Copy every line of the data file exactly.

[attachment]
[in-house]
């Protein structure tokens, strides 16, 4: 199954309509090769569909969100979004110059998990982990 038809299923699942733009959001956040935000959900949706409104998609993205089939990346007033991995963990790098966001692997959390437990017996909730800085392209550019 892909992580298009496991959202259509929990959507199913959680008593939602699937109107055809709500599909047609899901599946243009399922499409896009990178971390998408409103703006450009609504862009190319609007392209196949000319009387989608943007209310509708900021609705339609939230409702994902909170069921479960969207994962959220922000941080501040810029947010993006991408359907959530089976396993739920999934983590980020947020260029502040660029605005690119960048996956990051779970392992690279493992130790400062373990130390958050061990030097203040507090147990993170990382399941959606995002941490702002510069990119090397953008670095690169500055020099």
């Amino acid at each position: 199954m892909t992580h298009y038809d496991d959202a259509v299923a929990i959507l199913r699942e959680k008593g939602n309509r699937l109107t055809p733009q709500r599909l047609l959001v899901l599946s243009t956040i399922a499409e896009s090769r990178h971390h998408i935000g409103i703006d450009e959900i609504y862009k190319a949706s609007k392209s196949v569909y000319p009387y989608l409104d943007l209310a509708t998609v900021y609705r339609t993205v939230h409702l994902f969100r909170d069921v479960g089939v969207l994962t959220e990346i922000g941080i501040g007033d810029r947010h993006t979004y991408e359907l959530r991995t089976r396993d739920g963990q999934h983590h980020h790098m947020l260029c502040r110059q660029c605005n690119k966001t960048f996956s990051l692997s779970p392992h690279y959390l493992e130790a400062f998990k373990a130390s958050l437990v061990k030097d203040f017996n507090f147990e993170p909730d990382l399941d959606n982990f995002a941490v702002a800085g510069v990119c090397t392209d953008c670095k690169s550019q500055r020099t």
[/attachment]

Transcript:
[in-house]
């Protein structure tokens, strides 16, 4: 199954309509090769569909969100979004110059998990982990 038809299923699942733009959001956040935000959900949706409104998609993205089939990346007033991995963990790098966001692997959390437990017996909730800085392209550019 892909992580298009496991959202259509929990959507199913959680008593939602699937109107055809709500599909047609899901599946243009399922499409896009990178971390998408409103703006450009609504862009190319609007392209196949000319009387989608943007209310509708900021609705339609939230409702994902909170069921479960969207994962959220922000941080501040810029947010993006991408359907959530089976396993739920999934983590980020947020260029502040660029605005690119960048996956990051779970392992690279493992130790400062373990130390958050061990030097203040507090147990993170990382399941959606995002941490702002510069990119090397953008670095690169500055020099």
């Amino acid at each position: 199954m892909t992580h298009y038809d496991d959202a259509v299923a929990i959507l199913r699942e959680k008593g939602n309509r699937l109107t055809p733009q709500r599909l047609l959001v899901l599946s243009t956040i399922a499409e896009s090769r990178h971390h998408i935000g409103i703006d450009e959900i609504y862009k190319a949706s609007k392209s196949v569909y000319p009387y989608l409104d943007l209310a509708t998609v900021y609705r339609t993205v939230h409702l994902f969100r909170d069921v479960g089939v969207l994962t959220e990346i922000g941080i501040g007033d810029r947010h993006t979004y991408e359907l959530r991995t089976r396993d739920g963990q999934h983590h980020h790098m947020l260029c502040r110059q660029c605005n690119k966001t960048f996956s990051l692997s779970p392992h690279y959390l493992e130790a400062f998990k373990a130390s958050l437990v061990k030097d203040f017996n507090f147990e993170p909730d990382l399941d959606n982990f995002a941490v702002a800085g510069v990119c090397t392209d953008c670095k690169s550019q500055r020099t």